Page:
If you're taking an extended tour of Washington's wineries, consider a trip to Walla Walla, which is in the southeastern corner of the state. A worthy stop on any wine-lover's itinerary, the area was named Best Wine Destination of the Year 2005 by Sunset Magazine.
Most famous for the legendary sweet variety of onions, Walla Walla is one of the oldest towns in the northwest. Today it's an energetic, culturally alive college community, with charming neighborhoods and a recently revived downtown dotted with wine tasting rooms, boutiques, restaurants and wine bars. Adding to the city's historic allure, the 1928 Marcus Whitman Hotel has recently been restored.
Framed by the Blue Mountains, the Walla Walla wine country is home to more than 60 wineries and a total of 1,200 acres of vineyards. The area is primarily known for its red wines-its Syrah and Bordeaux-style Cabs and Merlots have been getting high praise in the wine press recently. White wines such as Chardonnay, Sauvignon Blanc, Gewürztraminer and Pinot Gris are also produced in the area.
Tours of the region should include a visit to striking Basel Cellars, with its handsome timbered winery surrounded by landscaped grounds, gardens, and-of course-vineyards. Cellars receiving enthusiastic nods by wine reviewers include Pepper Bridge Winery, with a tasting room that features gorgeous views of vineyards and the Blue Mountains, as well as Seven Hills Winery; located in downtown Walla Walla in an a century-old building that's listed on the National Register of Historic Places.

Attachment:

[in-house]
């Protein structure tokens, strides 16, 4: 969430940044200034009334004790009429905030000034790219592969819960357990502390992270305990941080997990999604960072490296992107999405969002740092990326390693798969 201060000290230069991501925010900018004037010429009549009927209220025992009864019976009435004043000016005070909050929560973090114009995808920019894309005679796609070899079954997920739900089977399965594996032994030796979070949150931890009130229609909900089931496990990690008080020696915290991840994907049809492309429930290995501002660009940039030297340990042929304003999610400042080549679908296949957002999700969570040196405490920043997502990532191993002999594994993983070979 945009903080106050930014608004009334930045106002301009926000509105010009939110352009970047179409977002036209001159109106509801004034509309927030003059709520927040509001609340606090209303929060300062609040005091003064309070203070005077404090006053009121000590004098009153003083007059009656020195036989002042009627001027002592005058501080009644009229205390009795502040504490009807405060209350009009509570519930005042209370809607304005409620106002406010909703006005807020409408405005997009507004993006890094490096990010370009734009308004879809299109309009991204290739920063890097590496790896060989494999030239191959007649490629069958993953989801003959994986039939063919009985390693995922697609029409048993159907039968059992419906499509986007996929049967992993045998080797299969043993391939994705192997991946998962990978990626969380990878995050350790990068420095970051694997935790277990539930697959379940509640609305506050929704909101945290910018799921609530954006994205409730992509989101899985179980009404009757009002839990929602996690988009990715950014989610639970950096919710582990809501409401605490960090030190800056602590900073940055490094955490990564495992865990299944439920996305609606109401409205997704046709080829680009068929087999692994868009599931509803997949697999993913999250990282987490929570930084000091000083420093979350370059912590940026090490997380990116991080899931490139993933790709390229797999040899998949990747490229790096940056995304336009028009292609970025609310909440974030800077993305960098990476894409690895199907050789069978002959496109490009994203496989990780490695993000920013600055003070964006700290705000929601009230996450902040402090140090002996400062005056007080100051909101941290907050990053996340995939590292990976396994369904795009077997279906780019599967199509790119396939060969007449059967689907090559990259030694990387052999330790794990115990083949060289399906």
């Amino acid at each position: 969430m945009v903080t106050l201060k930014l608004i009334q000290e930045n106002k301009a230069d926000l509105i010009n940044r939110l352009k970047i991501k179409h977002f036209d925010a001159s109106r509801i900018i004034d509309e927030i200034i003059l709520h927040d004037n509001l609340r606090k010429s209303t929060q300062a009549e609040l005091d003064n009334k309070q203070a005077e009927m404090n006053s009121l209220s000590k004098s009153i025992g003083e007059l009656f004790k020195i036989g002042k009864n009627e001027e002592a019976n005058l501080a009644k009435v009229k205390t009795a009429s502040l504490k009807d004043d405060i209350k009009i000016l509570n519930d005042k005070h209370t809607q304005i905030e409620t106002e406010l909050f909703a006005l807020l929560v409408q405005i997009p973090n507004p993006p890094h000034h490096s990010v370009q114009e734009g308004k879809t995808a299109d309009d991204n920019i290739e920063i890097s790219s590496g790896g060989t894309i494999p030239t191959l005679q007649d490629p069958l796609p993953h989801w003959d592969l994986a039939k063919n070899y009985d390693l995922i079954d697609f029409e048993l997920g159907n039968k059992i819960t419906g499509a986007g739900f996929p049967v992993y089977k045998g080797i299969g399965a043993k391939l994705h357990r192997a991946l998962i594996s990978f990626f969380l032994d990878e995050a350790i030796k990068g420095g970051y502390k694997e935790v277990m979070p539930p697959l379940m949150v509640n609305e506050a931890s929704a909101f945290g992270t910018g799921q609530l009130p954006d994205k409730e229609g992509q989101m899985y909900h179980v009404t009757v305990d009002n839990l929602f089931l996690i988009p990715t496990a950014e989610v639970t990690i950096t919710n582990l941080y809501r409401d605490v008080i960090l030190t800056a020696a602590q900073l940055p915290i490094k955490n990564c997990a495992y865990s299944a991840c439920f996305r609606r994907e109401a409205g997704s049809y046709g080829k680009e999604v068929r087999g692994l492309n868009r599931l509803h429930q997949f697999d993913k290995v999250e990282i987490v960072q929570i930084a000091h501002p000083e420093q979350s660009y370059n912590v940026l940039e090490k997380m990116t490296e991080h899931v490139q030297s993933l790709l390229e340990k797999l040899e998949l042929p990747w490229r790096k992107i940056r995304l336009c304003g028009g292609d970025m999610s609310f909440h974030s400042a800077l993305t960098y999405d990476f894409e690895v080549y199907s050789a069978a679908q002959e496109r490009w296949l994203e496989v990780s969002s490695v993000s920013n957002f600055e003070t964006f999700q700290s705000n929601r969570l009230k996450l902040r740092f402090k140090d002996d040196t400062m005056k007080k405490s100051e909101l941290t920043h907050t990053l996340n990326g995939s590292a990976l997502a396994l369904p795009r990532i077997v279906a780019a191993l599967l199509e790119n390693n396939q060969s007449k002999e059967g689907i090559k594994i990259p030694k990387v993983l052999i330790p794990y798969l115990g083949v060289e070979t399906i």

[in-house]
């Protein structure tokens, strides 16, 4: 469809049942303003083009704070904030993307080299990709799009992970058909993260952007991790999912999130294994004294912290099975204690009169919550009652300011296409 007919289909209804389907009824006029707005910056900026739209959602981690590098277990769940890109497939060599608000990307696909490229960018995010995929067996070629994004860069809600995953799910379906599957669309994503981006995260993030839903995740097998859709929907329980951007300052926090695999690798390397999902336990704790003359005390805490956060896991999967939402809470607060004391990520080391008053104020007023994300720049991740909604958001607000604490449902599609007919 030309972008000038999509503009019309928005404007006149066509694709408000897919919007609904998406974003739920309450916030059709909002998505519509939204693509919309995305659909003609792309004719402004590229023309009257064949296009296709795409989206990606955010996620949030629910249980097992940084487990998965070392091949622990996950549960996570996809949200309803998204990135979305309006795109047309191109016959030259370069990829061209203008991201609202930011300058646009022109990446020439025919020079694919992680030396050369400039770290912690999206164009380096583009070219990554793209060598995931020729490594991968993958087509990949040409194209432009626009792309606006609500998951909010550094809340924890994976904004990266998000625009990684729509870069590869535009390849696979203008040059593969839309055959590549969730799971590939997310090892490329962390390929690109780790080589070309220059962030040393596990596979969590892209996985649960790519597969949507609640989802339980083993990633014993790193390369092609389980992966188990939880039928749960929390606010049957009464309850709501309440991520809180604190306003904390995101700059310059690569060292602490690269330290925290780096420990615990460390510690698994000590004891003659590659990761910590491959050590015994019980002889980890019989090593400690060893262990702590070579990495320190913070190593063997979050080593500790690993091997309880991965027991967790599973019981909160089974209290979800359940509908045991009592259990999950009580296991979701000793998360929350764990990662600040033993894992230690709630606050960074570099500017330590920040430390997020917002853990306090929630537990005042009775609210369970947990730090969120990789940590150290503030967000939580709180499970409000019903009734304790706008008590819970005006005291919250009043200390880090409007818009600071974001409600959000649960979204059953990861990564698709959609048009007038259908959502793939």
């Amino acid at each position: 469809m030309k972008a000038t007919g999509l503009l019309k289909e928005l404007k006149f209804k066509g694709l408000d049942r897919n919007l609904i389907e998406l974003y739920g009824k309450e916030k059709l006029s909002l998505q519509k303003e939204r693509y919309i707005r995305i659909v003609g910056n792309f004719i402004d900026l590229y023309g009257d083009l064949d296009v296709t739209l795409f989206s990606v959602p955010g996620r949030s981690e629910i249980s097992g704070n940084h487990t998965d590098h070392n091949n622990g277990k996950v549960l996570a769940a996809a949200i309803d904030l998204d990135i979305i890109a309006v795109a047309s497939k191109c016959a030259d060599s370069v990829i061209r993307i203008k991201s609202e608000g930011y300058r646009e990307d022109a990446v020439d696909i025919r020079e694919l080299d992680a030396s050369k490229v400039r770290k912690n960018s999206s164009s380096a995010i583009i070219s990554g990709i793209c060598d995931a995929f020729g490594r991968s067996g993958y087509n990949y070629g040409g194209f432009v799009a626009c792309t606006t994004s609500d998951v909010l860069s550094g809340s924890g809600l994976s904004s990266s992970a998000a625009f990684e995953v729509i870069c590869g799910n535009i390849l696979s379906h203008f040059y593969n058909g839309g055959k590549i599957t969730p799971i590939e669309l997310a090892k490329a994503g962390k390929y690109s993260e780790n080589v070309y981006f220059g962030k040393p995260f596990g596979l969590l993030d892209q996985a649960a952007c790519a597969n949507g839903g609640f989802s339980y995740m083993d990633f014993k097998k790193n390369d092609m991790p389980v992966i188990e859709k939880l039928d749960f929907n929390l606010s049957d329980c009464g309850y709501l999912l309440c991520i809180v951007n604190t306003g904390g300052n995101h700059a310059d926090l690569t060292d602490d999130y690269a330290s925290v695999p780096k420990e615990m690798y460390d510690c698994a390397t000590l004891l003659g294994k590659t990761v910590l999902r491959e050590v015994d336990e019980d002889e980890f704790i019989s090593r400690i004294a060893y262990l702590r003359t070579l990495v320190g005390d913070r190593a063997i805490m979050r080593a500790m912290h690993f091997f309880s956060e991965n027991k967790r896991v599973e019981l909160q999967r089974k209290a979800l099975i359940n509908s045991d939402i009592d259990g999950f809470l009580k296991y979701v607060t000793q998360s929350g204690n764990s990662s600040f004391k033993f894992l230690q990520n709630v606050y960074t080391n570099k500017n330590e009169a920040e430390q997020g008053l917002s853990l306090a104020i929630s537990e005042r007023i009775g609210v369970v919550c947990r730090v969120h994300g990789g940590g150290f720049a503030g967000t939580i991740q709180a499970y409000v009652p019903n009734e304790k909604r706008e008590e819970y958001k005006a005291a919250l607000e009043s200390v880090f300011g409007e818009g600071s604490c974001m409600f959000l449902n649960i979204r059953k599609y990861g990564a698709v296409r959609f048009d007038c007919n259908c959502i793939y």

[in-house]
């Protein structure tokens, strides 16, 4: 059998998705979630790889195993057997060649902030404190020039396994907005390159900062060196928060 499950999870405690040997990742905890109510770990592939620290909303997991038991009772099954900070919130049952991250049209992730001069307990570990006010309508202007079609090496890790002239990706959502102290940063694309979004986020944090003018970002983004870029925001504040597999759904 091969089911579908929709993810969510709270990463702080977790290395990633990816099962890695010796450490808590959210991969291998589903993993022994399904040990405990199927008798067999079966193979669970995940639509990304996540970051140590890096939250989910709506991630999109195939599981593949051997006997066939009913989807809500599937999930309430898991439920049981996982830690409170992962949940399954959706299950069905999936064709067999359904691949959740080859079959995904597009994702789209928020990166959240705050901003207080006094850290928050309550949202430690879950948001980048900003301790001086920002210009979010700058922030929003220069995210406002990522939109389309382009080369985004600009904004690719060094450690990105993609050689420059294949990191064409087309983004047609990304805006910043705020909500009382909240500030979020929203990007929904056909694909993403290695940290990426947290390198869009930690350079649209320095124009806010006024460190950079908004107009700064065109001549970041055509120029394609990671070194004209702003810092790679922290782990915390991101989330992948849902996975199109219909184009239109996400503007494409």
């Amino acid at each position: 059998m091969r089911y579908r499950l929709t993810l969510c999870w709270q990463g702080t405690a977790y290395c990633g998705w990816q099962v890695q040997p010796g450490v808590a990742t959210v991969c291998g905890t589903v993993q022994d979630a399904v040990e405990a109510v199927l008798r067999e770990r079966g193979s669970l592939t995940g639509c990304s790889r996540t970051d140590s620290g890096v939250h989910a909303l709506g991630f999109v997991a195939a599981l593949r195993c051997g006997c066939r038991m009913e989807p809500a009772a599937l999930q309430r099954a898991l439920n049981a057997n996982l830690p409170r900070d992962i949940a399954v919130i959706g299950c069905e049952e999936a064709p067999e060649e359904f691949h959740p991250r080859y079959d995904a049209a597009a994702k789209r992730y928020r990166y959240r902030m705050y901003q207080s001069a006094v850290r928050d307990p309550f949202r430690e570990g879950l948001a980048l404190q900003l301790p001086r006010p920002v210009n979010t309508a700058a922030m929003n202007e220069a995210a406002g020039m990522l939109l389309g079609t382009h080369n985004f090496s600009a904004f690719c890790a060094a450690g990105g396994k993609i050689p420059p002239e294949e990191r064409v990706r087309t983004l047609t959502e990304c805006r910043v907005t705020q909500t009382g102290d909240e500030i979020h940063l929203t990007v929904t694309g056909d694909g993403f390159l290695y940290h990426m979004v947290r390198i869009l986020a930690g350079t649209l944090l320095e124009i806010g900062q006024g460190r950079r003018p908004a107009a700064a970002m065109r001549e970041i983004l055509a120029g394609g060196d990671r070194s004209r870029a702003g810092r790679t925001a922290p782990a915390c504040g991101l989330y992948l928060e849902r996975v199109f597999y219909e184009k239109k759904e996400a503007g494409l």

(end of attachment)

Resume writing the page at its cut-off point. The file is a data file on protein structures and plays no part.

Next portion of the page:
If you'd like a little art with your wine, take a look at Ash Hollow Winery, also in downtown Walla Walla, which displays works of local artists in its gallery. The winery was recently hailed by Decanter magazine for its Merlot.
If you wish to visit during harvest time, plan to go from mid-September through late October.